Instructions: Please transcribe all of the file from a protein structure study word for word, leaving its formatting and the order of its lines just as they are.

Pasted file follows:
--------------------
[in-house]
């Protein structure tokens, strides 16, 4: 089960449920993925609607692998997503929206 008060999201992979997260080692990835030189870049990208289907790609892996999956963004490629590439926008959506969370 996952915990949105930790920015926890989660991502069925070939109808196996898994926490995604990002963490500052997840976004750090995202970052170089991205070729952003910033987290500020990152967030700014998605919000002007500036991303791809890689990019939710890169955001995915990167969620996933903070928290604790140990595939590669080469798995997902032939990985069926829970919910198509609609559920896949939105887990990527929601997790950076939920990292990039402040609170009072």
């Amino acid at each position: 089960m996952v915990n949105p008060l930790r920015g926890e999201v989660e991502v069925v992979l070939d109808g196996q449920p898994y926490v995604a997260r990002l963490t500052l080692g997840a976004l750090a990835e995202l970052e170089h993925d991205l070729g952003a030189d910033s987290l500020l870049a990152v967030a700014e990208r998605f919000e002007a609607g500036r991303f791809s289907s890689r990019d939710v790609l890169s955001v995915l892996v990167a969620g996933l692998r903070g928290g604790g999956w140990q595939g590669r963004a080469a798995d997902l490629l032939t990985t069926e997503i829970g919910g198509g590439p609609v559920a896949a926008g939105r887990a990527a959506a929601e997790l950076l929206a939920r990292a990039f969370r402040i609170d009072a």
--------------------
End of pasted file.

[in-house]
């Protein structure tokens, strides 16, 4: 089960449920993925609607692998997503929206 008060999201992979997260080692990835030189870049990208289907790609892996999956963004490629590439926008959506969370 996952915990949105930790920015926890989660991502069925070939109808196996898994926490995604990002963490500052997840976004750090995202970052170089991205070729952003910033987290500020990152967030700014998605919000002007500036991303791809890689990019939710890169955001995915990167969620996933903070928290604790140990595939590669080469798995997902032939990985069926829970919910198509609609559920896949939105887990990527929601997790950076939920990292990039402040609170009072």
């Amino acid at each position: 089960m996952v915990n949105p008060l930790r920015g926890e999201v989660e991502v069925v992979l070939d109808g196996q449920p898994y926490v995604a997260r990002l963490t500052l080692g997840a976004l750090a990835e995202l970052e170089h993925d991205l070729g952003a030189d910033s987290l500020l870049a990152v967030a700014e990208r998605f919000e002007a609607g500036r991303f791809s289907s890689r990019d939710v790609l890169s955001v995915l892996v990167a969620g996933l692998r903070g928290g604790g999956w140990q595939g590669r963004a080469a798995d997902l490629l032939t990985t069926e997503i829970g919910g198509g590439p609609v559920a896949a926008g939105r887990a990527a959506a929601e997790l950076l929206a939920r990292a990039f969370r402040i609170d009072a």